Jewish Physicist’s Nobel Prize Sells For $765K
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Jewish Physicist’s Nobel Prize Sells For $765K

The 1988 Nobel Prize in physics won by Jewish-American experimental physicist Leon Lederman sold at auction for $765,002.

Lederman, 92, and his wife, Ellen, decided to sell the medal after he was diagnosed with dementia, The Associated Press reported.

The online bidding was conducted by the Los Angeles-based Nate D. Sanders Auctions. The results of the daylong auction on Thursday were reported over the weekend.

Ten Nobel Prizes have been sold at auction; only two were put up by a living winner.

Lederman won the Nobel Prize with Melvin Schwartz and Jack Steinberge for their discovery of the muon neutrino, a subatomic particle. He also won the Wolf Prize in Physics in 1982 and the U.S. National Medal of Science. He is a member of the board of the Weizmann Institute in Rehovot, Israel.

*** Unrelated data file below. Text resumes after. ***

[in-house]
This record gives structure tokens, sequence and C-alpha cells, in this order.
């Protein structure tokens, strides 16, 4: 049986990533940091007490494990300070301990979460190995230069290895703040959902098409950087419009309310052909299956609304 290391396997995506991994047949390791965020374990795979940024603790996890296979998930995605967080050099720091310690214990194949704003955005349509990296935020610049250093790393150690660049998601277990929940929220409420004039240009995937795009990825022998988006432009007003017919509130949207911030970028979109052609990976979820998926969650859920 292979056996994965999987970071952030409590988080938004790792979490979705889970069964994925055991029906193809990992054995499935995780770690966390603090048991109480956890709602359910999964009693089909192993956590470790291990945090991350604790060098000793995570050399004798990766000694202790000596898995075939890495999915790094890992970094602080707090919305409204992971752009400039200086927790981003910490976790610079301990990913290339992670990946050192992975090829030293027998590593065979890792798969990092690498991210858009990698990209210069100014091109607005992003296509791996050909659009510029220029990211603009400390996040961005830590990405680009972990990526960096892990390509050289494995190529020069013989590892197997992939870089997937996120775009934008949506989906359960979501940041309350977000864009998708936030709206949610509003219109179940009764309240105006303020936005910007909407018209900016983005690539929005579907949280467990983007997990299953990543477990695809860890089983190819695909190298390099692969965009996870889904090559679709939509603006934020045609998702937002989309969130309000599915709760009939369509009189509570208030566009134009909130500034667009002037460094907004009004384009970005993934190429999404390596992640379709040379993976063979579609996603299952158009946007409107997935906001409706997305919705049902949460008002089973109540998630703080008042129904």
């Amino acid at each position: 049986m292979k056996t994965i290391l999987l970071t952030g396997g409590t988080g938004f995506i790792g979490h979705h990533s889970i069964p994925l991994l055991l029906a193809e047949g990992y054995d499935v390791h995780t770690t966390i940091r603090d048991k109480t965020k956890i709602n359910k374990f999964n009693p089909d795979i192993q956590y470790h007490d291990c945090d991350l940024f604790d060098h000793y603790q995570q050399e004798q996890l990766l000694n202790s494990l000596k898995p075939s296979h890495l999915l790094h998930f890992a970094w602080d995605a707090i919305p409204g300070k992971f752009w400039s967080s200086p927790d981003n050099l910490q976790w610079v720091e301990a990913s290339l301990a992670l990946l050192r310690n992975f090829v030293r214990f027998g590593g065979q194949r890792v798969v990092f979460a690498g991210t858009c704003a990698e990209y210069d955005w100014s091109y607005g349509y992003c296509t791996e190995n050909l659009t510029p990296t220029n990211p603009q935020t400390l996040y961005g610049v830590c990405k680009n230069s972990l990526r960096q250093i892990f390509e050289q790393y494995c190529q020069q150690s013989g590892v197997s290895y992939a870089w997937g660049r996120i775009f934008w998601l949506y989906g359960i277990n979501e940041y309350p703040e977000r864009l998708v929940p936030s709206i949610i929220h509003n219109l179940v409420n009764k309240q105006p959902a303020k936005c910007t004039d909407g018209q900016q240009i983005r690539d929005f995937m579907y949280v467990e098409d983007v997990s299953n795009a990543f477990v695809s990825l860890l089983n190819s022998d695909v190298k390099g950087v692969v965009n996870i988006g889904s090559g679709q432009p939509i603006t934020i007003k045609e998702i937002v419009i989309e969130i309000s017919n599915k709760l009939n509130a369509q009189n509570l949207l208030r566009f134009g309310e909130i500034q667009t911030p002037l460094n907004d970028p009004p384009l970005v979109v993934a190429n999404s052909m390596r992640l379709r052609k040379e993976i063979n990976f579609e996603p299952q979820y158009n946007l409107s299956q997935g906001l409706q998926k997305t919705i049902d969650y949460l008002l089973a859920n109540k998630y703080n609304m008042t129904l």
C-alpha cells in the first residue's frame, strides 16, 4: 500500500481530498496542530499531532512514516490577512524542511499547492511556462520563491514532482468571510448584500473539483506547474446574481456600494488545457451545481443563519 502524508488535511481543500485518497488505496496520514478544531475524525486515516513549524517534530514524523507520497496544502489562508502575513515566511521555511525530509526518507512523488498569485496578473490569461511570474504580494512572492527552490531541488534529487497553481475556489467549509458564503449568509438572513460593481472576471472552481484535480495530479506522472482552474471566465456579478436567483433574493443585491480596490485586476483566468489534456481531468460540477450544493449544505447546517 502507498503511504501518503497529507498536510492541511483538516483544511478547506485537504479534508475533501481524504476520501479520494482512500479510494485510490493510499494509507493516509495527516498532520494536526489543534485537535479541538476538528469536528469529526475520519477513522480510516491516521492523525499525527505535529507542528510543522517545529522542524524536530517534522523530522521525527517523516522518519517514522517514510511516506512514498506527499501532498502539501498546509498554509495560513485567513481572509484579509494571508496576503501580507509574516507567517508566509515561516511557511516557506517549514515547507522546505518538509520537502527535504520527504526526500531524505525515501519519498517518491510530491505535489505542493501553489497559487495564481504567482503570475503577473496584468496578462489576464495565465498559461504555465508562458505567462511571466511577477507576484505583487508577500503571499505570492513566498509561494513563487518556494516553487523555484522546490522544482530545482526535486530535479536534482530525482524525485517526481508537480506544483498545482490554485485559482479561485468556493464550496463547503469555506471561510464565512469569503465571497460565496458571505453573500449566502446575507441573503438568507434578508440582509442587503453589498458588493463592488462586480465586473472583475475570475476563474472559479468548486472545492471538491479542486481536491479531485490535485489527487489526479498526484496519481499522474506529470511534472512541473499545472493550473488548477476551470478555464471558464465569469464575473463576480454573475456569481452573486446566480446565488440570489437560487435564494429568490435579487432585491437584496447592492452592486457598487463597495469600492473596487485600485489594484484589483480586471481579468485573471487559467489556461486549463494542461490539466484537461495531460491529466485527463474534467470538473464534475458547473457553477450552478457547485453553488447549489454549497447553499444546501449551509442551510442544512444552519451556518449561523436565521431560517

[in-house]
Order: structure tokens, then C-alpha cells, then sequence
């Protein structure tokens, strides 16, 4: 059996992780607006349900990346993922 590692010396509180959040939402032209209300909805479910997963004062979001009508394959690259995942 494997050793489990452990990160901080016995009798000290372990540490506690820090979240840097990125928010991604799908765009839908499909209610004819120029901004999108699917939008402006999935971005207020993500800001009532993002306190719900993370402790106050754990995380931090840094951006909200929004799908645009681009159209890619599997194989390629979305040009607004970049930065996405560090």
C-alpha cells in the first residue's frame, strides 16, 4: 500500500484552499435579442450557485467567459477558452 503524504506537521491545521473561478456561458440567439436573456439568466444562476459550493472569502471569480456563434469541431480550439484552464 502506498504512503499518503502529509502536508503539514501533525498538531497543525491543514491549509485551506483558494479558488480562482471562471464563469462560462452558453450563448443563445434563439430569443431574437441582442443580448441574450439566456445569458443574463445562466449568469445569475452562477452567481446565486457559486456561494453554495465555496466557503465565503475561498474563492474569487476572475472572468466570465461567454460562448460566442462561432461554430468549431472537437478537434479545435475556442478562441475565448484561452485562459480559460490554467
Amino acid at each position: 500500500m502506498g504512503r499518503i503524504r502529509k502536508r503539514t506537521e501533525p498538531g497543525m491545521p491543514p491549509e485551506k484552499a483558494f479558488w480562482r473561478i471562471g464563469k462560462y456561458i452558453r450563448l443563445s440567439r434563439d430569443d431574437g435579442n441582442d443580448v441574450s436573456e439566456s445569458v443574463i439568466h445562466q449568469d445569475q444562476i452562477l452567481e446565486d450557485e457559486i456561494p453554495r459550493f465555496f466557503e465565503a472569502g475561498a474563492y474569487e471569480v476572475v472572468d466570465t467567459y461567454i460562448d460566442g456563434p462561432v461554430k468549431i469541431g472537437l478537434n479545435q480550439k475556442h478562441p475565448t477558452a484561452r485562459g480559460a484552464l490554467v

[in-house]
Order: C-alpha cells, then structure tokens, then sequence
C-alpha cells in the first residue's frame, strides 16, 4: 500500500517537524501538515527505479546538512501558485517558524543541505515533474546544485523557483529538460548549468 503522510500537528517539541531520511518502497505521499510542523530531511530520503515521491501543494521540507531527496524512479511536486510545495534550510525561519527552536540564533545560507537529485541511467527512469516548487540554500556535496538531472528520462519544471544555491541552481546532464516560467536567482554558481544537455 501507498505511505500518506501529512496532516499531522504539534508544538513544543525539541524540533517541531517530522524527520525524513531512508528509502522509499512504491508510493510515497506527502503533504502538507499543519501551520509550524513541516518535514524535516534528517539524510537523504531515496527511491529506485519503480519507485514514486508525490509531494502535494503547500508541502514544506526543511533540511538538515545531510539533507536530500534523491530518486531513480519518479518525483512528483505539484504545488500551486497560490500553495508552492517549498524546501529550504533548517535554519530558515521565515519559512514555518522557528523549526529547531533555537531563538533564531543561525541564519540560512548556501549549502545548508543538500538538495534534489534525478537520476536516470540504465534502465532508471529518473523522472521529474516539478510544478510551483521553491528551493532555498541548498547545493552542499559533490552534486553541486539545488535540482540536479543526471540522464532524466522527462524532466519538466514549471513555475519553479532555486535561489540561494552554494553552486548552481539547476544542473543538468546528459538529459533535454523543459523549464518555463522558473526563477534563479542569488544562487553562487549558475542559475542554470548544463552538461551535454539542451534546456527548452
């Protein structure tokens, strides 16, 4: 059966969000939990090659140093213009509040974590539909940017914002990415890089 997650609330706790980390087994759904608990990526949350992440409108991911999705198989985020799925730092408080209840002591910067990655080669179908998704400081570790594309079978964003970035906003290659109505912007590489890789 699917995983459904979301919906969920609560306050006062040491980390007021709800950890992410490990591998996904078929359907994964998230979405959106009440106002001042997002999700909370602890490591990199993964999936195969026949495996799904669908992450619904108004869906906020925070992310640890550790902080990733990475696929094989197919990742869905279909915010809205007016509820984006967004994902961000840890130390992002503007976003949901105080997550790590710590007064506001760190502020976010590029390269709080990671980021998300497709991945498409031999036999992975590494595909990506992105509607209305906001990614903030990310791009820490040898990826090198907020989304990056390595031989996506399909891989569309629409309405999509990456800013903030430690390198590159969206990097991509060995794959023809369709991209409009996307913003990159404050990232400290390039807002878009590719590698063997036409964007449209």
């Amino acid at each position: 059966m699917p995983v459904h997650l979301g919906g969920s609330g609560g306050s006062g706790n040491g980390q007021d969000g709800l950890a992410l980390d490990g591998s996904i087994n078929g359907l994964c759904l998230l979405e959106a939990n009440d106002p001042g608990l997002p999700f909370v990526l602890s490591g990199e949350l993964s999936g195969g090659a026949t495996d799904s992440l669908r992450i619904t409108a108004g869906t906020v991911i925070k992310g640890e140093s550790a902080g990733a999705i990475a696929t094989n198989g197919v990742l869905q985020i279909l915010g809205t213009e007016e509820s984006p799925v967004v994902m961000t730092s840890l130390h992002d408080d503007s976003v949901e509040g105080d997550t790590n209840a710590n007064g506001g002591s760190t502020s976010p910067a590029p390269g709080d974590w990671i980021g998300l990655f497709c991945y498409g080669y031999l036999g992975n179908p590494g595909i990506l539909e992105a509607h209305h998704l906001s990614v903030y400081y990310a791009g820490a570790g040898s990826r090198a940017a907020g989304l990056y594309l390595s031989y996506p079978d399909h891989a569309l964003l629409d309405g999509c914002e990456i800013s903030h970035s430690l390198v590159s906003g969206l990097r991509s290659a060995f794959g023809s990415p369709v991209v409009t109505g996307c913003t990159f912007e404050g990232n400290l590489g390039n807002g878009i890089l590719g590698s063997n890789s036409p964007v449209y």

Lederman is credited with coining the nickname the “God particle” for the Higgs Boson subatomic particle, a term he used in a 1993 book promoting support for the Superconducting Super Collider.

He used his share of the approximately $1 million prize to buy a vacation home in Idaho, where he now lives permanently, according to AP.

editor@jewishweek.org

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